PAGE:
Unsupervised Learning

Unsupervised learning is a type of machine learning that looks for previously undetected patterns in a data set with no pre-existing labels and with a minimum of human supervision. In contrast to supervised learning that usually makes use of human-labeled data, unsupervised learning, also known as self-organization allows for modeling of probability densities over inputs. It forms one of the three main categories of machine learning, along with supervised and reinforcement learning. Semi-supervised learning, a related variant, makes use of supervised and unsupervised techniques.
Two of the main methods used in unsupervised learning are principal component and cluster analysis. Cluster analysis is used in unsupervised learning to group, or segment, datasets with shared attributes in order to extrapolate algorithmic relationships. Cluster analysis is a branch of machine learning that groups the data that has not been labelled, classified or categorized. Instead of responding to feedback, cluster analysis identifies commonalities in the data and reacts based on the presence or absence of such commonalities in each new piece of data. This approach helps detect anomalous data points that do not fit into either group.

The only requirement to be called an unsupervised learning strategy is to learn a new feature space that captures the characteristics of the original space by maximizing some objective function or minimising some loss function. Therefore, generating a covariance matrix is not unsupervised learning, but taking the eigenvectors of the covariance matrix is because the linear algebra eigendecomposition operation maximizes the variance; this is known as principal component analysis.[3] Similarly, taking the log-transform of a dataset is not unsupervised learning, but passing input data through multiple sigmoid functions while minimising some distance function between the generated and resulting data is, and is known as an Autoencoder.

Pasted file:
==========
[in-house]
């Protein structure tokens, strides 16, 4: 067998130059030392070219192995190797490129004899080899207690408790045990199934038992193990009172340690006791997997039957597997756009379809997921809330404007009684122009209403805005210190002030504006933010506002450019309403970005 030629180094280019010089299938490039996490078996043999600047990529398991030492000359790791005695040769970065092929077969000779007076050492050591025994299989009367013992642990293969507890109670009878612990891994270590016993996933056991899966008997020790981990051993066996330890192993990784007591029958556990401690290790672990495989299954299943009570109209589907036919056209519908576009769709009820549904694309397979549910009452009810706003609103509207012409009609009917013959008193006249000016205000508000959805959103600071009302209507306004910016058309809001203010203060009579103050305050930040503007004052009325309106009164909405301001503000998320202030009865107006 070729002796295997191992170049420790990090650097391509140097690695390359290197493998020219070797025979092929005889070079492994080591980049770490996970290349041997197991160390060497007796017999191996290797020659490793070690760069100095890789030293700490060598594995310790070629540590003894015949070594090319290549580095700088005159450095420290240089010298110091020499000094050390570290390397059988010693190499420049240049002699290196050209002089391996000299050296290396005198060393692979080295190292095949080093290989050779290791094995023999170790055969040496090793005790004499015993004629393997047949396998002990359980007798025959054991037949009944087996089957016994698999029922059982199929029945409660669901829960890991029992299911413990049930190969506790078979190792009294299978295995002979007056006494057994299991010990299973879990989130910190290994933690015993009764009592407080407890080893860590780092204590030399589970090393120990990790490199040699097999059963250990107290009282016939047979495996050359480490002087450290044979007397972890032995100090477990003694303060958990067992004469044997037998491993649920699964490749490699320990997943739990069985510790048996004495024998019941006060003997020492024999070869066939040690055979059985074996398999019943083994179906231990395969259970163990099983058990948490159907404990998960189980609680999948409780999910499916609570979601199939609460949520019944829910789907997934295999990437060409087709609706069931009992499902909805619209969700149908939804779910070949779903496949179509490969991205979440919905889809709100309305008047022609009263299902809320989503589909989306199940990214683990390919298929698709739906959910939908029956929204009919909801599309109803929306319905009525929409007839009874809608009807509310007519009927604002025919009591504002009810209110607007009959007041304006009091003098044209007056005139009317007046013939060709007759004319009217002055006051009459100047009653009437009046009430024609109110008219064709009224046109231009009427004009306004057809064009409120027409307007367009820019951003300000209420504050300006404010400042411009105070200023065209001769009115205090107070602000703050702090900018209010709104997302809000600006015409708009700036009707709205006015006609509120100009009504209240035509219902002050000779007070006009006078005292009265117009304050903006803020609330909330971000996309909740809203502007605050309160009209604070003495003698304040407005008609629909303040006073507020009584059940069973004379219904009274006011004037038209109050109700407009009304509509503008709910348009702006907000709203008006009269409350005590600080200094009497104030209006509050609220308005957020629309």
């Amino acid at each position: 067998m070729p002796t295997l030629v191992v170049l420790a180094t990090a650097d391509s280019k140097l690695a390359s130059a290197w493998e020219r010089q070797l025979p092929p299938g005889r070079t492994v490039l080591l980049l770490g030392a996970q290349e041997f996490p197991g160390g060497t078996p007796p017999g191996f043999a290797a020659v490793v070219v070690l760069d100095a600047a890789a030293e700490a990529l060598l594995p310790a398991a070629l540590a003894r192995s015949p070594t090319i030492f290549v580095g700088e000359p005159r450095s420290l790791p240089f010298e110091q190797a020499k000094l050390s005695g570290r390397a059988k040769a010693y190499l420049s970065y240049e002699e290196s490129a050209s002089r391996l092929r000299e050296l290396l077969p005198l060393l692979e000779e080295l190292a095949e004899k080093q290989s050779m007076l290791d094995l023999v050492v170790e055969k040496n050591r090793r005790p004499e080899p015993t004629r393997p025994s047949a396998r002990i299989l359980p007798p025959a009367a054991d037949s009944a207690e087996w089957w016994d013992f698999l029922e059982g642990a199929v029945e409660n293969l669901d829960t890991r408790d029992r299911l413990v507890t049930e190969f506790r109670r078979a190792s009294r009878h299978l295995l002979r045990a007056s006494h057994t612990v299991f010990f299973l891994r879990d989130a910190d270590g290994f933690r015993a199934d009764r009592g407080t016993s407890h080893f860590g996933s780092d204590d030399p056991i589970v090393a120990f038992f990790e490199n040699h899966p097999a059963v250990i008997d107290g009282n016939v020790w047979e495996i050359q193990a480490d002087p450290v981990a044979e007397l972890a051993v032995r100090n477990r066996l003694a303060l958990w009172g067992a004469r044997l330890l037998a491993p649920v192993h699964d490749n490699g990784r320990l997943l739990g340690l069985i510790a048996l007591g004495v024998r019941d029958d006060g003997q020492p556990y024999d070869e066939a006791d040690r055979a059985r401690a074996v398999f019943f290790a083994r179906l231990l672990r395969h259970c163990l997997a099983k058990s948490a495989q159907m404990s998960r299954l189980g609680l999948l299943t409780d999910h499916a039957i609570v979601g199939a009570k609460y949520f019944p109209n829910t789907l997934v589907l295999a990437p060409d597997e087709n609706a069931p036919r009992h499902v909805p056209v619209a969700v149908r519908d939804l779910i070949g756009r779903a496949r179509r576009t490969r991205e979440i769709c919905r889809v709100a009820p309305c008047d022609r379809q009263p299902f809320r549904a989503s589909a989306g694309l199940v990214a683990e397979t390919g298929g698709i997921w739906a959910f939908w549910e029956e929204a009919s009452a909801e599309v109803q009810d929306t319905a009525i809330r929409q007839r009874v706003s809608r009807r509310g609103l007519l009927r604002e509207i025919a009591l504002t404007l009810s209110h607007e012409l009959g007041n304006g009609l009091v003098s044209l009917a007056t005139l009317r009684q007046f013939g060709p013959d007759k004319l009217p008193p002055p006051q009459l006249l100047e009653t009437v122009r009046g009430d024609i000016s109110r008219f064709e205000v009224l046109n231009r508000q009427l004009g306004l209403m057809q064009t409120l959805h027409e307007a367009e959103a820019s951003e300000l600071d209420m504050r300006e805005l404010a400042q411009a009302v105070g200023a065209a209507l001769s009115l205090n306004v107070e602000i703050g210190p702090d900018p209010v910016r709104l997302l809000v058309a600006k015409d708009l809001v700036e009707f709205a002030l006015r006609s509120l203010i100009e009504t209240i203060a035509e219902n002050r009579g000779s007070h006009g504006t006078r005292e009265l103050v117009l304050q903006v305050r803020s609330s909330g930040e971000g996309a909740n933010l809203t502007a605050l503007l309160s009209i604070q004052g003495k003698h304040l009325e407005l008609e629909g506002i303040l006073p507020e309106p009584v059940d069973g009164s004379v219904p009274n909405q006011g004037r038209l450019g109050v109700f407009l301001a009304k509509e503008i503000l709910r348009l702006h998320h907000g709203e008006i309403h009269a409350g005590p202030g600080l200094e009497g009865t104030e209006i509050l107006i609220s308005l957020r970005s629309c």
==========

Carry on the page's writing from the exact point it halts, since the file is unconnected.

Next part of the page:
Some use cases for unsupervised learning — more specifically, clustering — include: Customer segmentation, or understanding different customer groups around which to build marketing or other business strategies. Genetics, for example clustering DNA patterns to analyze evolutionary biology.

Another great example of supervised learning is text classification problems. In this set of problems, the goal is to predict the class label of a given piece of text. One particularly popular topic in text classification is to predict the sentiment of a piece of text, like a tweet or a product review.

In Supervised learning, you train the machine using data which is well “labeled.” … For example, Baby can identify other dogs based on past supervised learning. Regression and Classification are two types of supervised machine learning techniques. Clustering and Association are two types of Unsupervised learning.

This is one of the most well-known applications of Supervised Learning because most of us use it in our day-to-day lives. BioInformatics is the storage of Biological Information of us humans such as fingerprints, iris texture, earlobe and so on.

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